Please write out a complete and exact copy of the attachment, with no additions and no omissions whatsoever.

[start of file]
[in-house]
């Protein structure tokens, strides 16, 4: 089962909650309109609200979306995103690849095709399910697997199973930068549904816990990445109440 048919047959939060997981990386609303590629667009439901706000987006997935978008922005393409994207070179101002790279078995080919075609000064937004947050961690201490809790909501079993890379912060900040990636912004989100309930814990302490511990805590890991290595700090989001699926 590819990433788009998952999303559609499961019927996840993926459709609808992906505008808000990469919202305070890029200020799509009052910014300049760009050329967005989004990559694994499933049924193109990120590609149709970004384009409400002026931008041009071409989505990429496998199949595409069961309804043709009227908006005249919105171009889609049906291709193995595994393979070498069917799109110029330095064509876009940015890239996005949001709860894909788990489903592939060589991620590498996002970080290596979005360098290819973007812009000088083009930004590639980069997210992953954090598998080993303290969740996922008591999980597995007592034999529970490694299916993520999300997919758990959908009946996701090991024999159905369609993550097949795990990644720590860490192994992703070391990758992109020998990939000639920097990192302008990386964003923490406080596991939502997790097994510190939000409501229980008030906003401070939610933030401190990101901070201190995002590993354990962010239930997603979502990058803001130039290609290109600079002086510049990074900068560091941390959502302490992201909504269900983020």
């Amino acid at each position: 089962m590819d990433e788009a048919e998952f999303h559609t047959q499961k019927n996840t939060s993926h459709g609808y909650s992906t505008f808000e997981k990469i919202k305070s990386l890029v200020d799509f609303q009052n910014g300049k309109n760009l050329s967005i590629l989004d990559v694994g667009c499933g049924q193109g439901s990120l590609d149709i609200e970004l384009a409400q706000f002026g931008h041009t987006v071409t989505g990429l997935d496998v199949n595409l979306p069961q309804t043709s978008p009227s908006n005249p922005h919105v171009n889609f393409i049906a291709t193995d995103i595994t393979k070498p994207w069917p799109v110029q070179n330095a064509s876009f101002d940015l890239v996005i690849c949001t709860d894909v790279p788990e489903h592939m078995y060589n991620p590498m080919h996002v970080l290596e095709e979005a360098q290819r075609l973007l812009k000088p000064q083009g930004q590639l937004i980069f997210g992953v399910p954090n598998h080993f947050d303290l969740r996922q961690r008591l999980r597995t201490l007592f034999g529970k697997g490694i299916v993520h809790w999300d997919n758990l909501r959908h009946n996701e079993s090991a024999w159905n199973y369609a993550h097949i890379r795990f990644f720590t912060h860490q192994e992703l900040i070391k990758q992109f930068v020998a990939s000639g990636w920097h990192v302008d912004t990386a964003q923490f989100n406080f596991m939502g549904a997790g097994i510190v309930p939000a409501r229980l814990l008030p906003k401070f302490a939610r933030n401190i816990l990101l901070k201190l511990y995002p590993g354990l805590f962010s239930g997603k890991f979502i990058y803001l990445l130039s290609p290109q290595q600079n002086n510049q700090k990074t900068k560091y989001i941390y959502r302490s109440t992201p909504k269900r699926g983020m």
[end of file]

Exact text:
[in-house]
């Protein structure tokens, strides 16, 4: 089962909650309109609200979306995103690849095709399910697997199973930068549904816990990445109440 048919047959939060997981990386609303590629667009439901706000987006997935978008922005393409994207070179101002790279078995080919075609000064937004947050961690201490809790909501079993890379912060900040990636912004989100309930814990302490511990805590890991290595700090989001699926 590819990433788009998952999303559609499961019927996840993926459709609808992906505008808000990469919202305070890029200020799509009052910014300049760009050329967005989004990559694994499933049924193109990120590609149709970004384009409400002026931008041009071409989505990429496998199949595409069961309804043709009227908006005249919105171009889609049906291709193995595994393979070498069917799109110029330095064509876009940015890239996005949001709860894909788990489903592939060589991620590498996002970080290596979005360098290819973007812009000088083009930004590639980069997210992953954090598998080993303290969740996922008591999980597995007592034999529970490694299916993520999300997919758990959908009946996701090991024999159905369609993550097949795990990644720590860490192994992703070391990758992109020998990939000639920097990192302008990386964003923490406080596991939502997790097994510190939000409501229980008030906003401070939610933030401190990101901070201190995002590993354990962010239930997603979502990058803001130039290609290109600079002086510049990074900068560091941390959502302490992201909504269900983020």
């Amino acid at each position: 089962m590819d990433e788009a048919e998952f999303h559609t047959q499961k019927n996840t939060s993926h459709g609808y909650s992906t505008f808000e997981k990469i919202k305070s990386l890029v200020d799509f609303q009052n910014g300049k309109n760009l050329s967005i590629l989004d990559v694994g667009c499933g049924q193109g439901s990120l590609d149709i609200e970004l384009a409400q706000f002026g931008h041009t987006v071409t989505g990429l997935d496998v199949n595409l979306p069961q309804t043709s978008p009227s908006n005249p922005h919105v171009n889609f393409i049906a291709t193995d995103i595994t393979k070498p994207w069917p799109v110029q070179n330095a064509s876009f101002d940015l890239v996005i690849c949001t709860d894909v790279p788990e489903h592939m078995y060589n991620p590498m080919h996002v970080l290596e095709e979005a360098q290819r075609l973007l812009k000088p000064q083009g930004q590639l937004i980069f997210g992953v399910p954090n598998h080993f947050d303290l969740r996922q961690r008591l999980r597995t201490l007592f034999g529970k697997g490694i299916v993520h809790w999300d997919n758990l909501r959908h009946n996701e079993s090991a024999w159905n199973y369609a993550h097949i890379r795990f990644f720590t912060h860490q192994e992703l900040i070391k990758q992109f930068v020998a990939s000639g990636w920097h990192v302008d912004t990386a964003q923490f989100n406080f596991m939502g549904a997790g097994i510190v309930p939000a409501r229980l814990l008030p906003k401070f302490a939610r933030n401190i816990l990101l901070k201190l511990y995002p590993g354990l805590f962010s239930g997603k890991f979502i990058y803001l990445l130039s290609p290109q290595q600079n002086n510049q700090k990074t900068k560091y989001i941390y959502r302490s109440t992201p909504k269900r699926g983020m």